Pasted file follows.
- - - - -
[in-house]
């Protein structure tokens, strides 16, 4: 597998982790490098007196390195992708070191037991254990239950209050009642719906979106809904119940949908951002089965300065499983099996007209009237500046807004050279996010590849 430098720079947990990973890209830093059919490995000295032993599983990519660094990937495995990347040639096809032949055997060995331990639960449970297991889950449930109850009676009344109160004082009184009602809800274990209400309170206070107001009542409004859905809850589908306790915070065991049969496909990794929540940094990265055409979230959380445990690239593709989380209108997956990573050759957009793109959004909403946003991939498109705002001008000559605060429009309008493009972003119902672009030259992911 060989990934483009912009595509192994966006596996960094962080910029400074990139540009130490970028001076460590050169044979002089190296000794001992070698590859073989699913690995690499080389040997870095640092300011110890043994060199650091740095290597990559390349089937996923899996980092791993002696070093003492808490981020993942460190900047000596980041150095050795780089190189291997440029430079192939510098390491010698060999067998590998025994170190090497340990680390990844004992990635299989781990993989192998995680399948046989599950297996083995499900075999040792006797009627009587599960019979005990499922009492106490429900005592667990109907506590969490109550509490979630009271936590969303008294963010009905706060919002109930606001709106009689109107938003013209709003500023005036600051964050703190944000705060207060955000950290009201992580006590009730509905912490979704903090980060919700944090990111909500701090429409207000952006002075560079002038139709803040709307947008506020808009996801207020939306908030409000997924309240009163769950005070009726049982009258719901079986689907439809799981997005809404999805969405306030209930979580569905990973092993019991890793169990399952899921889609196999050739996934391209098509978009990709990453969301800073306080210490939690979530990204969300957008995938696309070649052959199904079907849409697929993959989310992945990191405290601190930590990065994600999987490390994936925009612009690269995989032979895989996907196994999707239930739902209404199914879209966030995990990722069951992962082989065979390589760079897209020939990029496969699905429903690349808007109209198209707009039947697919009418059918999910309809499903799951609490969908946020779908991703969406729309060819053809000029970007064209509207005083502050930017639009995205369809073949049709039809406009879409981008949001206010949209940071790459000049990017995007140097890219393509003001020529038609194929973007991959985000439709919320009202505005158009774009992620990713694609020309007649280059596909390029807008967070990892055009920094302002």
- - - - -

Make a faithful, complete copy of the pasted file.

[in-house]
């Protein structure tokens, strides 16, 4: 597998982790490098007196390195992708070191037991254990239950209050009642719906979106809904119940949908951002089965300065499983099996007209009237500046807004050279996010590849 430098720079947990990973890209830093059919490995000295032993599983990519660094990937495995990347040639096809032949055997060995331990639960449970297991889950449930109850009676009344109160004082009184009602809800274990209400309170206070107001009542409004859905809850589908306790915070065991049969496909990794929540940094990265055409979230959380445990690239593709989380209108997956990573050759957009793109959004909403946003991939498109705002001008000559605060429009309008493009972003119902672009030259992911 060989990934483009912009595509192994966006596996960094962080910029400074990139540009130490970028001076460590050169044979002089190296000794001992070698590859073989699913690995690499080389040997870095640092300011110890043994060199650091740095290597990559390349089937996923899996980092791993002696070093003492808490981020993942460190900047000596980041150095050795780089190189291997440029430079192939510098390491010698060999067998590998025994170190090497340990680390990844004992990635299989781990993989192998995680399948046989599950297996083995499900075999040792006797009627009587599960019979005990499922009492106490429900005592667990109907506590969490109550509490979630009271936590969303008294963010009905706060919002109930606001709106009689109107938003013209709003500023005036600051964050703190944000705060207060955000950290009201992580006590009730509905912490979704903090980060919700944090990111909500701090429409207000952006002075560079002038139709803040709307947008506020808009996801207020939306908030409000997924309240009163769950005070009726049982009258719901079986689907439809799981997005809404999805969405306030209930979580569905990973092993019991890793169990399952899921889609196999050739996934391209098509978009990709990453969301800073306080210490939690979530990204969300957008995938696309070649052959199904079907849409697929993959989310992945990191405290601190930590990065994600999987490390994936925009612009690269995989032979895989996907196994999707239930739902209404199914879209966030995990990722069951992962082989065979390589760079897209020939990029496969699905429903690349808007109209198209707009039947697919009418059918999910309809499903799951609490969908946020779908991703969406729309060819053809000029970007064209509207005083502050930017639009995205369809073949049709039809406009879409981008949001206010949209940071790459000049990017995007140097890219393509003001020529038609194929973007991959985000439709919320009202505005158009774009992620990713694609020309007649280059596909390029807008967070990892055009920094302002």